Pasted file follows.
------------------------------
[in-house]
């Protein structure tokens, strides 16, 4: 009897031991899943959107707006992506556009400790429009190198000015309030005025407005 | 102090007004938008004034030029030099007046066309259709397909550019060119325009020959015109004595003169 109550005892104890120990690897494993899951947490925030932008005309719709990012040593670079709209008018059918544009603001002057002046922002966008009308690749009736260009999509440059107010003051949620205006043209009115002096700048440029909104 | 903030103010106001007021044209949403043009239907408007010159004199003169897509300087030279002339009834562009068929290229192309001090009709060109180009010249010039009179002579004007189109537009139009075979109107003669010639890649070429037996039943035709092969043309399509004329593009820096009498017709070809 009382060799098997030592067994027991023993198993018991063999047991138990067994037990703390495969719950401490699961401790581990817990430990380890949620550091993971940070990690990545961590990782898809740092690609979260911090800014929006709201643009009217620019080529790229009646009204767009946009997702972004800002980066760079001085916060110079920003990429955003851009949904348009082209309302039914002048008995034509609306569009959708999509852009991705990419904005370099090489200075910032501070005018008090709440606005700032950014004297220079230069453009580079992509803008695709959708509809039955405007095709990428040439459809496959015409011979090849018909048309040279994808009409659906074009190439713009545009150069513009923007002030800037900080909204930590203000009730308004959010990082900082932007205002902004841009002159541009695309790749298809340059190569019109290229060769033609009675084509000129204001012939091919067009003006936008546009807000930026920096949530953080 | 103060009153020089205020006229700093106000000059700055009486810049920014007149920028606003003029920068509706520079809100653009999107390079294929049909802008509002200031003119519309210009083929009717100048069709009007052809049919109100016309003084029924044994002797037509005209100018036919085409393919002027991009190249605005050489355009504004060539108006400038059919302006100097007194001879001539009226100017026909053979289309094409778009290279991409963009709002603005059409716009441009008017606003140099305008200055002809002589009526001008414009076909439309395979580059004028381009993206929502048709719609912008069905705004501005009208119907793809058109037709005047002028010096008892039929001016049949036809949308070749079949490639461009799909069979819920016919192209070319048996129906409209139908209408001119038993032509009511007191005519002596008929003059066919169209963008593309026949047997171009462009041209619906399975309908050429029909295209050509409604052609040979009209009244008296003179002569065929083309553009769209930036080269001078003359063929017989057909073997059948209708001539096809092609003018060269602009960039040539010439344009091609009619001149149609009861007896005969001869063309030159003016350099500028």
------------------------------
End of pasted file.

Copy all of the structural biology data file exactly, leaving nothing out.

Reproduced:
[in-house]
């Protein structure tokens, strides 16, 4: 009897031991899943959107707006992506556009400790429009190198000015309030005025407005 | 102090007004938008004034030029030099007046066309259709397909550019060119325009020959015109004595003169 109550005892104890120990690897494993899951947490925030932008005309719709990012040593670079709209008018059918544009603001002057002046922002966008009308690749009736260009999509440059107010003051949620205006043209009115002096700048440029909104 | 903030103010106001007021044209949403043009239907408007010159004199003169897509300087030279002339009834562009068929290229192309001090009709060109180009010249010039009179002579004007189109537009139009075979109107003669010639890649070429037996039943035709092969043309399509004329593009820096009498017709070809 009382060799098997030592067994027991023993198993018991063999047991138990067994037990703390495969719950401490699961401790581990817990430990380890949620550091993971940070990690990545961590990782898809740092690609979260911090800014929006709201643009009217620019080529790229009646009204767009946009997702972004800002980066760079001085916060110079920003990429955003851009949904348009082209309302039914002048008995034509609306569009959708999509852009991705990419904005370099090489200075910032501070005018008090709440606005700032950014004297220079230069453009580079992509803008695709959708509809039955405007095709990428040439459809496959015409011979090849018909048309040279994808009409659906074009190439713009545009150069513009923007002030800037900080909204930590203000009730308004959010990082900082932007205002902004841009002159541009695309790749298809340059190569019109290229060769033609009675084509000129204001012939091919067009003006936008546009807000930026920096949530953080 | 103060009153020089205020006229700093106000000059700055009486810049920014007149920028606003003029920068509706520079809100653009999107390079294929049909802008509002200031003119519309210009083929009717100048069709009007052809049919109100016309003084029924044994002797037509005209100018036919085409393919002027991009190249605005050489355009504004060539108006400038059919302006100097007194001879001539009226100017026909053979289309094409778009290279991409963009709002603005059409716009441009008017606003140099305008200055002809002589009526001008414009076909439309395979580059004028381009993206929502048709719609912008069905705004501005009208119907793809058109037709005047002028010096008892039929001016049949036809949308070749079949490639461009799909069979819920016919192209070319048996129906409209139908209408001119038993032509009511007191005519002596008929003059066919169209963008593309026949047997171009462009041209619906399975309908050429029909295209050509409604052609040979009209009244008296003179002569065929083309553009769209930036080269001078003359063929017989057909073997059948209708001539096809092609003018060269602009960039040539010439344009091609009619001149149609009861007896005969001869063309030159003016350099500028």